albumin - publications

Predict more albumin - ligand interactions now!

Albumin infusion may deleteriously promote extracellular fluid overload without improving circulating hypovolemia in patients of advanced cirrhosis with diabetes mellitus and sepsis.

Med Hypotheses. 2013 Jan 30;

Authors: Kumar R, Kumar S, Lata S


In patients with liver cirrhosis, albumin is given to improve relative hypovolemia caused by marked splanchnic arteriolar vasodilatation. However, the volume effect of albumin is not predictable and depends also on capillary permeability, hydrostatic pressure and lymphatic ability to re-circulate albumin from interstitium to plasma. In patients with decompensated cirrhosis, the capillary permeability is increased, hydrostatic pressure is higher, and the lymphatics functions are deficient. Hence the albumin molecules are more likely to be extravasated rapidly into the interstitium and are subsequently less likely to be re-circulated back into the plasma. This would not only fail to correct circulating hypovolemia, the purpose for which it is given, but also would favor development of reverse colloid oncotic pressure and fluid movement out of the capillaries leading to development of edema. Thus, anything else which could further increase capillary permeability or hydrostatic pressure in cirrhotic patients might create more problems with albumin infusion. An increased capillary permeability is the hallmark of diabetes mellitus. Furthermore, diabetes mellitus may worsen immunodepression in cirrhotic patients thus increasing the incidence of severe infections which may further have a deleterious effect on hemodynamics and capillary permeability. A diabetic patient with advanced cirrhosis and sepsis usually has markedly increased capillary permeability, high hydrostatic pressure due to hyperdynamic circulation, and compromised lymphatic drainage capacity. Hence, using albumin infusion in them would not only fail to improve relative hypovolemia, but also would deleteriously promote extravascular accumulation of fluid, which might impair the functions of many vital organs. However, the efficacy and safety of albumin infusion in diabetic patients with advanced cirrhosis and sepsis is not known. Such data can have a great clinical implication and would necessitate search of a suitable alternative. Because albumin has relatively smaller molecular weight, synthetic colloids with a higher molecular weight might be effective in conditions of increased capillary permeability.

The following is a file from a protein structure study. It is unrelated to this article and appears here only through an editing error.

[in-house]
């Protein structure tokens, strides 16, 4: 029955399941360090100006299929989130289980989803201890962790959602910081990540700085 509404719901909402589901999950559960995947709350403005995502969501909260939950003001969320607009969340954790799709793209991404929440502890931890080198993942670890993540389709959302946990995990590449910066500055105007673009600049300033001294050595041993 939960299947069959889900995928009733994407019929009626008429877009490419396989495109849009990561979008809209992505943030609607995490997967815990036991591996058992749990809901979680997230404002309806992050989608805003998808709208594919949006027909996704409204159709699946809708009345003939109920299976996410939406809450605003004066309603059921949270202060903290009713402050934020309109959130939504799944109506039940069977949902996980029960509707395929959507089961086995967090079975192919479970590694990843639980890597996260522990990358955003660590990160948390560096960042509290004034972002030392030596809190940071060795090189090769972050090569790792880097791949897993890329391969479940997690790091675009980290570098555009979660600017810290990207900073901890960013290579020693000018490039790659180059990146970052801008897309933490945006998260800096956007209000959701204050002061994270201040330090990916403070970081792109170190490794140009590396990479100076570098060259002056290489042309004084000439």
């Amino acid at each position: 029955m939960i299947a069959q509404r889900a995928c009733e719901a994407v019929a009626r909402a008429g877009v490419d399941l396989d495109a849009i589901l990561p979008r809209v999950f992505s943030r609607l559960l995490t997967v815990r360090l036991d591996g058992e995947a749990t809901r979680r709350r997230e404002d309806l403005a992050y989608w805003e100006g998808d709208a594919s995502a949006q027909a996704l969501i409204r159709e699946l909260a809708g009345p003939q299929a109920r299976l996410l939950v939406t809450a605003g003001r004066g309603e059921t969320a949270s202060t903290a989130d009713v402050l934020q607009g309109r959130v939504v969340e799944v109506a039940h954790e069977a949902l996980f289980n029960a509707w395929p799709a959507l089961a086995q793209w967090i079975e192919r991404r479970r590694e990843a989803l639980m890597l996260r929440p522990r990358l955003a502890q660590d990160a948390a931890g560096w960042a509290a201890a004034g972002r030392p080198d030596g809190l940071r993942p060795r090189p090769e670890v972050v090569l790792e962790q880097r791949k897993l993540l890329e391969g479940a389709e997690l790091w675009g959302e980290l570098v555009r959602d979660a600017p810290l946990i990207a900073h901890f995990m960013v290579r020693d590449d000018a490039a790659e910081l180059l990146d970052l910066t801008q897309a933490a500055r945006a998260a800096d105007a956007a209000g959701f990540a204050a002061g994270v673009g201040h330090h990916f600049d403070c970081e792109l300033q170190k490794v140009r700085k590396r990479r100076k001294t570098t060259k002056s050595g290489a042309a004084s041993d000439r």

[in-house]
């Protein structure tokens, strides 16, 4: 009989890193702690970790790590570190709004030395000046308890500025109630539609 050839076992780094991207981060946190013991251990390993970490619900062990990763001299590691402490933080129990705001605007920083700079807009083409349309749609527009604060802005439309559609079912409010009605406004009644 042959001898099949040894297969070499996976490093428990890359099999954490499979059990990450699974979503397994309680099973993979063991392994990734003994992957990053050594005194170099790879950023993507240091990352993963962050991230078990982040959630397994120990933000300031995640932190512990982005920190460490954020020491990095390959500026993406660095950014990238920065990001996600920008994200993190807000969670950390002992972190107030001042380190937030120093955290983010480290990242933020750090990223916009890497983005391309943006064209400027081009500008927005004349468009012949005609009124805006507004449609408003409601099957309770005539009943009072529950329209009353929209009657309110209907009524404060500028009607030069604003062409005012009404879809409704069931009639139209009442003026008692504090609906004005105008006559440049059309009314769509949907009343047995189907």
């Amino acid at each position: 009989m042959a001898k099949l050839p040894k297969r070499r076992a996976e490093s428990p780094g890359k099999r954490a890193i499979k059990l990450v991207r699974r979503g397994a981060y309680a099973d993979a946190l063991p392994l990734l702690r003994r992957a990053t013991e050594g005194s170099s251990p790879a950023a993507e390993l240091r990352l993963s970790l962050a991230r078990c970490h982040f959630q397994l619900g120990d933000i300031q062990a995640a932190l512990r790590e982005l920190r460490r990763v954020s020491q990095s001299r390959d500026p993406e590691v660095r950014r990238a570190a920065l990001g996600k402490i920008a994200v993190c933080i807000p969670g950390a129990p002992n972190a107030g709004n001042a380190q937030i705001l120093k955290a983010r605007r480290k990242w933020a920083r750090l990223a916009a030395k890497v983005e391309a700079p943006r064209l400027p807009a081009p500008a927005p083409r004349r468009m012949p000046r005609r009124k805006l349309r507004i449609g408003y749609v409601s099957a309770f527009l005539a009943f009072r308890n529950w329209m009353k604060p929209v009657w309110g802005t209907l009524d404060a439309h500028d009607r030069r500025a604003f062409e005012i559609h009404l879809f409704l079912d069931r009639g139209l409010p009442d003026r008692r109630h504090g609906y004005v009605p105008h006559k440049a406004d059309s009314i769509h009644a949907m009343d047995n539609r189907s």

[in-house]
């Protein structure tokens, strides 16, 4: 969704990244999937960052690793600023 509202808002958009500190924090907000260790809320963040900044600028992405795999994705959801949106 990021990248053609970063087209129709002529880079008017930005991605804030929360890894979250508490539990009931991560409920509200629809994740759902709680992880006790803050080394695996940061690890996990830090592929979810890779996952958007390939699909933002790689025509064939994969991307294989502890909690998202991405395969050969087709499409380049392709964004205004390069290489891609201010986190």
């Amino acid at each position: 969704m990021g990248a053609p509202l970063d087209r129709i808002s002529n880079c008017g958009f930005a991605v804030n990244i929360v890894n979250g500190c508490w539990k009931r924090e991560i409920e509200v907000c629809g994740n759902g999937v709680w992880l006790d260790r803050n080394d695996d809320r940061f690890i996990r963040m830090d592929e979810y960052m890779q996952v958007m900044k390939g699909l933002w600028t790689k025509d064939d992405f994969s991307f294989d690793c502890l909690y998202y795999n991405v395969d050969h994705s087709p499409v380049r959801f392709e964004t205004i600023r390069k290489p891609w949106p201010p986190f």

PMID: 23375411 [PubMed - as supplied by publisher]